OpenBSD Documentation Examples for IPsec Interoperability

Example of Scenario 1 for IPsec on OpenBSD

The following is a typical gateway-to-gateway VPN that uses a preshared secret for authentication.

Gateway A connects the internal LAN to the Internet. Gateway A's LAN interface has the address, and its WAN (Internet) interface has the address

Gateway B connects the internal LAN to the Internet. Gateway B's WAN (Internet) interface has the address Gateway B's LAN interface address,, can be used for testing IPsec but is not needed for configuring Gateway A.

The IKE Phase 1 parameters used in Scenario 1 are:
Main mode
MODP group 2 (1024 bits)
pre-shared secret of "hr5xb84l6aa9r6"
SA lifetime of 28800 seconds (eight hours) with no kbytes rekeying

The IKE Phase 2 parameters used in Scenario 1 are:
ESP tunnel mode
MODP group 2 (1024 bits)
Perfect forward secrecy for rekeying
SA lifetime of 3600 seconds (one hour) with no kbytes rekeying
Selectors for all IP protocols, all ports, between and, using IPv4 subnets

There are three steps involved in setting up Gateway A for this scenario:

  1. Edit the IKE parameters in /etc/isakmpd.conf
  2. Edit the IKE policy in /etc/isakmpd.policy
  3. Set up the IPsec flows (SPD entries)
The following subsections each explain these steps in detail. All of the configuration for IPsec in OpenBSD is done by editing text files.

OpenBSD's IPsec settings do not require that you identify the inside and outside network interfaces used. If you have not yet configured your interfaces, see the manual pages for the ifconfig command for more information.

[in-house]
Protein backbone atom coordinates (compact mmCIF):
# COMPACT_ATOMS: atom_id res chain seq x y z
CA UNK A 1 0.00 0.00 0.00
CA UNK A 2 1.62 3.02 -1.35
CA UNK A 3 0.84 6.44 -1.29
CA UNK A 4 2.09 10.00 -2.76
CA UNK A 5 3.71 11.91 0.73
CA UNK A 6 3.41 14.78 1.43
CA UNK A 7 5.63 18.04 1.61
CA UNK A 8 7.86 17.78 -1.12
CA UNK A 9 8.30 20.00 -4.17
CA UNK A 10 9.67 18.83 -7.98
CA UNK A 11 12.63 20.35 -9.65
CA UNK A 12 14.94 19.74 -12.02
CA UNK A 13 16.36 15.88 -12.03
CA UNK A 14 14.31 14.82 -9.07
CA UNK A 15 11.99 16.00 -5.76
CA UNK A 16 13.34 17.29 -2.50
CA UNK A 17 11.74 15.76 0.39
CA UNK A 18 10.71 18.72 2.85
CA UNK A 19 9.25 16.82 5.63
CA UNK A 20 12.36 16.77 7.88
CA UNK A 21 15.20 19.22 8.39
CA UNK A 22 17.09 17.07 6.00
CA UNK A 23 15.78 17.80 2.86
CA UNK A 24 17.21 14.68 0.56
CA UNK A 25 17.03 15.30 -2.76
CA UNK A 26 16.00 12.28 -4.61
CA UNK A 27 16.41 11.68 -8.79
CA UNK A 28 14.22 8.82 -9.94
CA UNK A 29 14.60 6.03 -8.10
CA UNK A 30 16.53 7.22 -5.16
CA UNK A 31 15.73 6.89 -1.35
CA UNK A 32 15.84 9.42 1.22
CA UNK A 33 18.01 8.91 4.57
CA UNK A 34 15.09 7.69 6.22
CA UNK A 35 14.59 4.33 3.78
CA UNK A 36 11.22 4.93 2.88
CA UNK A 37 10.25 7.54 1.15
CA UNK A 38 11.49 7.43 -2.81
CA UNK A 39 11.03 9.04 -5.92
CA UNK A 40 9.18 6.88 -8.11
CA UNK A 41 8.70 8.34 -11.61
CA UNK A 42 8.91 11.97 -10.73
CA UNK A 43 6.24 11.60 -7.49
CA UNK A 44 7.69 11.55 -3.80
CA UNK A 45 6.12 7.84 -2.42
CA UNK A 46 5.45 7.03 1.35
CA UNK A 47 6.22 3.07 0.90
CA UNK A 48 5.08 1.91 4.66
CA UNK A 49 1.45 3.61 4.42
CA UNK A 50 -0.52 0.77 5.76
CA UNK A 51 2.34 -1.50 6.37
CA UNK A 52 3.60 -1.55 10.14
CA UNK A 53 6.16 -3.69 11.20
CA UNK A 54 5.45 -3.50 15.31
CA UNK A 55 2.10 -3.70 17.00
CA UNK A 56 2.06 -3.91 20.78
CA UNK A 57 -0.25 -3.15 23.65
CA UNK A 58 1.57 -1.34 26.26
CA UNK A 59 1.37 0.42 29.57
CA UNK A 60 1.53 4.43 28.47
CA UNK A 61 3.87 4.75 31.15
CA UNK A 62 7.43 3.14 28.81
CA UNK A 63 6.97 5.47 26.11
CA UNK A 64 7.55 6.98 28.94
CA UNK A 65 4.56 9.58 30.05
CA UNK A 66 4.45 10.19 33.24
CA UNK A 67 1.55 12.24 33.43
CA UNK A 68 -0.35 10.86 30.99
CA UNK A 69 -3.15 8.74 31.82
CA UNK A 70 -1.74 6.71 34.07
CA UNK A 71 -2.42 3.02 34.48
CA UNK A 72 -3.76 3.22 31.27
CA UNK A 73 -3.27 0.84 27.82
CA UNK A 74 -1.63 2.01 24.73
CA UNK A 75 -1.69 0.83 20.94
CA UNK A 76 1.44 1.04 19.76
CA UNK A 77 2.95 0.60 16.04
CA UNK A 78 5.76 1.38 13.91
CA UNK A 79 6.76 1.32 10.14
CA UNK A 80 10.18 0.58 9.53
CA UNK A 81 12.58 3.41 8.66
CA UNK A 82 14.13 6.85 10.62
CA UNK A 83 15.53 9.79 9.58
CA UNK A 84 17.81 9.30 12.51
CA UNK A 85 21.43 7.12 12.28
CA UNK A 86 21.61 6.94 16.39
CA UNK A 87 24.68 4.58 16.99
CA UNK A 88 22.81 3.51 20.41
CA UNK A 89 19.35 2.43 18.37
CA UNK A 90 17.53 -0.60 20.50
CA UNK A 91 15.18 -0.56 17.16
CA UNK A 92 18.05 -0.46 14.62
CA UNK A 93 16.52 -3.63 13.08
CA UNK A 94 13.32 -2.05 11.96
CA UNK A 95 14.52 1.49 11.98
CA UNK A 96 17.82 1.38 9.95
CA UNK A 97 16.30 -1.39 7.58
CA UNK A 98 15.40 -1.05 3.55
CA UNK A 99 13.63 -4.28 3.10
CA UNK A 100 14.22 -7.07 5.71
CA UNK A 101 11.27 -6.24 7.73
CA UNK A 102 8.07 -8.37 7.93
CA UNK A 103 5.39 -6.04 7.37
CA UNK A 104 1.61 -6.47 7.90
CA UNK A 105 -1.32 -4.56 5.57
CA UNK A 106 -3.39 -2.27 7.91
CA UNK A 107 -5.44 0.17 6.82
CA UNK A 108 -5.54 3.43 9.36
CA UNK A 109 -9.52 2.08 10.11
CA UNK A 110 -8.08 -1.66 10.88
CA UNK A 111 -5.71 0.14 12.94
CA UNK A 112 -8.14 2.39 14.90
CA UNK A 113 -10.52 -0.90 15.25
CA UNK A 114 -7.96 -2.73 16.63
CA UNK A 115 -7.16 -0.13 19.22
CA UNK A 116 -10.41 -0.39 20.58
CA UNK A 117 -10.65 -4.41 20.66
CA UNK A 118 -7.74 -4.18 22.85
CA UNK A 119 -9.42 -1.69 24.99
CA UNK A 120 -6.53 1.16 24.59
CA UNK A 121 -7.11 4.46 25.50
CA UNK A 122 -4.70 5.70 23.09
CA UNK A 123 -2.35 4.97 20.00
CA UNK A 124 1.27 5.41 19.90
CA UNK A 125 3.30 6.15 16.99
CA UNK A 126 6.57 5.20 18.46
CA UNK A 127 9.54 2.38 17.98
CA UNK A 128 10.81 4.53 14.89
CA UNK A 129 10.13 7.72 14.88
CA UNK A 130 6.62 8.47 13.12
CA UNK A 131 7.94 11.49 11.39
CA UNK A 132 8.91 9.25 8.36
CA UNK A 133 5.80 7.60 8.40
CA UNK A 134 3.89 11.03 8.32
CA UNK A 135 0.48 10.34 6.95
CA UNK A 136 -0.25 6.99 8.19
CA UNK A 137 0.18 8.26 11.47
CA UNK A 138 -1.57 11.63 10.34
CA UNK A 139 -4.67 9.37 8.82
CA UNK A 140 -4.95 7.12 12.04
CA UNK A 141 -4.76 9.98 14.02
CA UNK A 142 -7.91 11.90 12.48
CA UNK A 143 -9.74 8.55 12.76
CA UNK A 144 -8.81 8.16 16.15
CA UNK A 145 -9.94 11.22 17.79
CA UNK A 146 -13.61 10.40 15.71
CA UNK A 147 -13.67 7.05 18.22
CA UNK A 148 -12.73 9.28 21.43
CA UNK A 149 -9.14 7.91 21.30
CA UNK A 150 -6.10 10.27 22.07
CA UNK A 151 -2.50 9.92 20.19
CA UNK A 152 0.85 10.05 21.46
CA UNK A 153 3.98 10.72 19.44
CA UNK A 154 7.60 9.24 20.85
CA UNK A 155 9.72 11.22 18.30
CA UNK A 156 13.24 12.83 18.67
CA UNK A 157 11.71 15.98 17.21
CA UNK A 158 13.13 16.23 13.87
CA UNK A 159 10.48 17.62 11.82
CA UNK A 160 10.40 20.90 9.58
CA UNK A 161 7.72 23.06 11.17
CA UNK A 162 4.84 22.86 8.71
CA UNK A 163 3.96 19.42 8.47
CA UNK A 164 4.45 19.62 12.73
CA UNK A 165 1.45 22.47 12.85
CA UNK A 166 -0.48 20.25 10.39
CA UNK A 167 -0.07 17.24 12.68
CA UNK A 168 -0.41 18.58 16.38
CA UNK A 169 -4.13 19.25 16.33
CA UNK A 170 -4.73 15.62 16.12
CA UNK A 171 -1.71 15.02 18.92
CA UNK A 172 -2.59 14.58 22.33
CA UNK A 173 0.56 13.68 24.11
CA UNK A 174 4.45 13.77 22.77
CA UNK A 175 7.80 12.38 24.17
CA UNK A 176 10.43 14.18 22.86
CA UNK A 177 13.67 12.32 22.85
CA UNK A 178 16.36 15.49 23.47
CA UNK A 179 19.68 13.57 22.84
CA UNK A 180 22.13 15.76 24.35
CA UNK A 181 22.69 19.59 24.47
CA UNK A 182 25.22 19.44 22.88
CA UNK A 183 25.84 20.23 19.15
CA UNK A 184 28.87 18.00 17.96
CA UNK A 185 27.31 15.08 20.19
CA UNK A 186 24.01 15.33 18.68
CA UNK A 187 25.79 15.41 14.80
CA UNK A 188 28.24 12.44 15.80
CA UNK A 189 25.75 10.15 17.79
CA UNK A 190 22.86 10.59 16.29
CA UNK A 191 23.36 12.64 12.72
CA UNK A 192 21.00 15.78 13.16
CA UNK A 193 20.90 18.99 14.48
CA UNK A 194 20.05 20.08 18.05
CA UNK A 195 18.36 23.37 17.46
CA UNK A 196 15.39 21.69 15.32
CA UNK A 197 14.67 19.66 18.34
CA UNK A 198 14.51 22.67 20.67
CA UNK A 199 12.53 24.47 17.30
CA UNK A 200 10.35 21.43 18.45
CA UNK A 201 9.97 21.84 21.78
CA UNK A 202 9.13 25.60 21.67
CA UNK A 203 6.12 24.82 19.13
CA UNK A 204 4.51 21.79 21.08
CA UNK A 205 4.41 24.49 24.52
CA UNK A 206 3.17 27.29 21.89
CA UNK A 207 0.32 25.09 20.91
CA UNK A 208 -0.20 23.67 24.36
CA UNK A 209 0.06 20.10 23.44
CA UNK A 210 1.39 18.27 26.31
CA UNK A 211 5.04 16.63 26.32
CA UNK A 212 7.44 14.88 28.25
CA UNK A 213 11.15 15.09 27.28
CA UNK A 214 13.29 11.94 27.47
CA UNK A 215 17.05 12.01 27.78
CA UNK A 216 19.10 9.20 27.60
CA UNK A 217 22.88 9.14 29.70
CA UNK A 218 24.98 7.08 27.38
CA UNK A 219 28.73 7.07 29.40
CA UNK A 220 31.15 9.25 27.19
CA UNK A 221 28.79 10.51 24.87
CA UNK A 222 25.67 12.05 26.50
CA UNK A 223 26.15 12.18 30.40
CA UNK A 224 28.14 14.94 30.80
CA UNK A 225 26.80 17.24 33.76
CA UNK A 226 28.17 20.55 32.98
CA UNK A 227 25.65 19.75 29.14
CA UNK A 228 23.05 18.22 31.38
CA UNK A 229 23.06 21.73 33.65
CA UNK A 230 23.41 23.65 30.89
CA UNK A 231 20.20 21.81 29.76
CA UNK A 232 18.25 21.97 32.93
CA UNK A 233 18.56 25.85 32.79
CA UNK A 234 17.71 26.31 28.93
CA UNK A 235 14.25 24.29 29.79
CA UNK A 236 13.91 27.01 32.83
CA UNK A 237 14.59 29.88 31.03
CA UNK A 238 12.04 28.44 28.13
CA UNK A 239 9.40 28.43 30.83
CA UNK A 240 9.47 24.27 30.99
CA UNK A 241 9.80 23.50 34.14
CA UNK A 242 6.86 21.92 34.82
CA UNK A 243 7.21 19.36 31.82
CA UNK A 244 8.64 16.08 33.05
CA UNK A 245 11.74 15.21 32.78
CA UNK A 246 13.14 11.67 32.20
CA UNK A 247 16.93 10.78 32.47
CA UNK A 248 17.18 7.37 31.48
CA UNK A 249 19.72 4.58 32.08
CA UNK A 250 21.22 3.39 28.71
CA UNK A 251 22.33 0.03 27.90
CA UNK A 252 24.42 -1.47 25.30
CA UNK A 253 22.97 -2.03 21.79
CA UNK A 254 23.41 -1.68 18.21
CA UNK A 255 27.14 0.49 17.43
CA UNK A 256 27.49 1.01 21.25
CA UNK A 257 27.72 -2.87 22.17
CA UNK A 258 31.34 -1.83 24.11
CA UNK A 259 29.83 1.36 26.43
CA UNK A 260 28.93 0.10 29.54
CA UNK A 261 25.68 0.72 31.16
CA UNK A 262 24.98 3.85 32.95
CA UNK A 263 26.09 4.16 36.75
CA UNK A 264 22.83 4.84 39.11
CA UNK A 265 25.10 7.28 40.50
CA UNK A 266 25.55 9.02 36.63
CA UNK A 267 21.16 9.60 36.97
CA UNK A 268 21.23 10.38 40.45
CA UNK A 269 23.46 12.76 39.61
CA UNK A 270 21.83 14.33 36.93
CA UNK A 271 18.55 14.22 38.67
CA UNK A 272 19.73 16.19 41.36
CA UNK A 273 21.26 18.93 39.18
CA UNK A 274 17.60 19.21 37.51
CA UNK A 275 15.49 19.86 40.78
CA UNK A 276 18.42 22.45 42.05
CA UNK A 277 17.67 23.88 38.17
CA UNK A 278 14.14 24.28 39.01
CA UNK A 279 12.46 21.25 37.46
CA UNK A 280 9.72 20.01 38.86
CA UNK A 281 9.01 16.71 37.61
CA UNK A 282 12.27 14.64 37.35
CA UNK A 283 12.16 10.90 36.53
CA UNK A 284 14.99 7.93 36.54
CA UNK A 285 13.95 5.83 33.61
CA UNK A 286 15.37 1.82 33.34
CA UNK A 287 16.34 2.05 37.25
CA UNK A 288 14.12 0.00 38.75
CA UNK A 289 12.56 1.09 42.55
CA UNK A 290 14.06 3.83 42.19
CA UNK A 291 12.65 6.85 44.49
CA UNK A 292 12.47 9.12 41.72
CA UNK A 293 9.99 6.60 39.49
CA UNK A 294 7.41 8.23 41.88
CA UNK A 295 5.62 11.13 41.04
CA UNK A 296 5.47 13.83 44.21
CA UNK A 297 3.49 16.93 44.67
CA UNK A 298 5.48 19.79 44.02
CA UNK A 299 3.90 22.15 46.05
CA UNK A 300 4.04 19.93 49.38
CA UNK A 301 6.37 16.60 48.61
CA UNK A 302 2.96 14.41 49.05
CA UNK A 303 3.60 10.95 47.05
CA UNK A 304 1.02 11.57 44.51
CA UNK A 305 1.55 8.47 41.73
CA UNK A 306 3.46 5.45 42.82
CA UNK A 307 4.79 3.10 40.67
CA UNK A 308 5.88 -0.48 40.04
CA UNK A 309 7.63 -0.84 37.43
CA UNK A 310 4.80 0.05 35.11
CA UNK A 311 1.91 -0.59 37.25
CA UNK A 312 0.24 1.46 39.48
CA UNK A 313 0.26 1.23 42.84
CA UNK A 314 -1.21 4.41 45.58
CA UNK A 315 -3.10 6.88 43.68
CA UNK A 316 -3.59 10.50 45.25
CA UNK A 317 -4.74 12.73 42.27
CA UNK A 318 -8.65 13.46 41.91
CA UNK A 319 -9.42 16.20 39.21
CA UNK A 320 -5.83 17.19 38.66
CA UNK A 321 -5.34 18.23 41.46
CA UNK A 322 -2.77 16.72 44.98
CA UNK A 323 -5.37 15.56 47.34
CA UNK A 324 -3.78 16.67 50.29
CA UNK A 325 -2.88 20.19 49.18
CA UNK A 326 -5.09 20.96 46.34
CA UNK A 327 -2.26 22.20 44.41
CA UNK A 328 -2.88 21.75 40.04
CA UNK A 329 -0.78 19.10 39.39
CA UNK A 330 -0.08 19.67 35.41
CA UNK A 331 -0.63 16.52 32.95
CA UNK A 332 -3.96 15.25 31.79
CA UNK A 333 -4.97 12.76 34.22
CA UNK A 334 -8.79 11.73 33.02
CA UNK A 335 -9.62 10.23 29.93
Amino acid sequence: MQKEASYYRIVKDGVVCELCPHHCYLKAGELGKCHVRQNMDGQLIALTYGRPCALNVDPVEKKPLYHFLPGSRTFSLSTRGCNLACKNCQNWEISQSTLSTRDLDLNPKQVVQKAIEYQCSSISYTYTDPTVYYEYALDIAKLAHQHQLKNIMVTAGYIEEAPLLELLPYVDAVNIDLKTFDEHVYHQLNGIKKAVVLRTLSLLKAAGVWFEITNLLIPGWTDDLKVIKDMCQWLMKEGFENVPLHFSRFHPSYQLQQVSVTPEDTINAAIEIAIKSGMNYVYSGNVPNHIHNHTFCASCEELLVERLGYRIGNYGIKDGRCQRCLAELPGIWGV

Configuring /etc/isakmpd.conf

The /etc/isakmpd.conf file should contain the following sections:
Default-phase-2-Suites=   QM-ESP-3DES-SHA-PFS-SUITE
Default-phase-2-lifetime= 3600,3600:3600
Default-phase-1-lifetime= 28800,28800:28800

[Phase 1]         Peer-

Phase=   1
Authentication=  hr5xb84l6aa9r6
Configuration=   GatewayB-configuration

Transforms=  3DES-SHA

Remember that /etc/isakmpd.conf should be owned by root and its permissions should be "600" ("-rw-------", read-write by the owner only).

Configuring /etc/isakmpd.policy

The /etc/isakmpd.policy file should contain the following section:
Authorizer: "POLICY"
Licensees: "passphrase:hr5xb84l6aa9r6"
Conditions: app_domain == "IPsec policy" && esp_present == "yes" &&
  esp_enc_alg == "3des" && esp_auth_alg == "hmac-sha" &&
  phase1_group_desc == "2" && esp_group_desc == "2" &&
  pfs == "yes" && esp_life_seconds == "3600" &&
  esp_encapsulation == "tunnel" && remote_filter_type == "IPv4 subnet" &&
  local_filter_type == "IPv4 subnet" &&
  local_filter == "" &&
  remote_filter == "" &&
  remote_id_type == "IPv4 address" &&
  remote_id == "" &&
  remote_negotiation_address == "" -> "true";

Since the /etc/isakmpd.policy file contains a passphrase, you should set the permissions to "600" ("-rw-------", read-write by the owner only). Alternatively, you can use the following Licensees line (replacing the one shown above):

Licensees: "passphrase-md5-hex:93abf2c83d65705f6906d6fd2b912483"

Doing so prevents you from entering the actual passphrase into the file.

Setting up the flows

Issue the following two commands as root:

ipsecadm flow -addr -out -require -dst

ipsecadm flow -addr -in -require -dst

As soon as gateway A sees any traffic with the appropriate source and destination IP addresses, it will negotiate the relevant IPsec SAs.

If you want to prohibit any other traffic in and out of Gateway A, give the commands:

ipsecadm flow -addr -out -deny

ipsecadm flow -addr -in -deny

The order with which the four ipsecadm flow commands are issued is not important.

To test whether traffic correctly flows between the two protected subnets, use the following command on Gateway A:

ping -I
Soon, you should be getting responses from the peer, such as:
PING ( 56 data bytes